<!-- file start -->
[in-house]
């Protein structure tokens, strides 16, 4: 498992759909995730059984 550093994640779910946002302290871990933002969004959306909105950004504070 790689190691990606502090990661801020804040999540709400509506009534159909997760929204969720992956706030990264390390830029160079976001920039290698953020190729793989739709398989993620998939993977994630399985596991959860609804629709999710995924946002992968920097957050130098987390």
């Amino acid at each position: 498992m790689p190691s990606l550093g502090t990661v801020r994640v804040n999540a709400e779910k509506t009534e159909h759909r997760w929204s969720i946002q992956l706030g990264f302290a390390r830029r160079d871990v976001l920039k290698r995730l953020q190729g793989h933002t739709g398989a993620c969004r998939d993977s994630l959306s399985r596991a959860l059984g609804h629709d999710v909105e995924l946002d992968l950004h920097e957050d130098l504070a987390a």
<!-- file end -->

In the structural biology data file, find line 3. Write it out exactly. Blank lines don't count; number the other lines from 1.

């Amino acid at each position: 498992m790689p190691s990606l550093g502090t990661v801020r994640v804040n999540a709400e779910k509506t009534e159909h759909r997760w929204s969720i946002q992956l706030g990264f302290a390390r830029r160079d871990v976001l920039k290698r995730l953020q190729g793989h933002t739709g398989a993620c969004r998939d993977s994630l959306s399985r596991a959860l059984g609804h629709d999710v909105e995924l946002d992968l950004h920097e957050d130098l504070a987390a």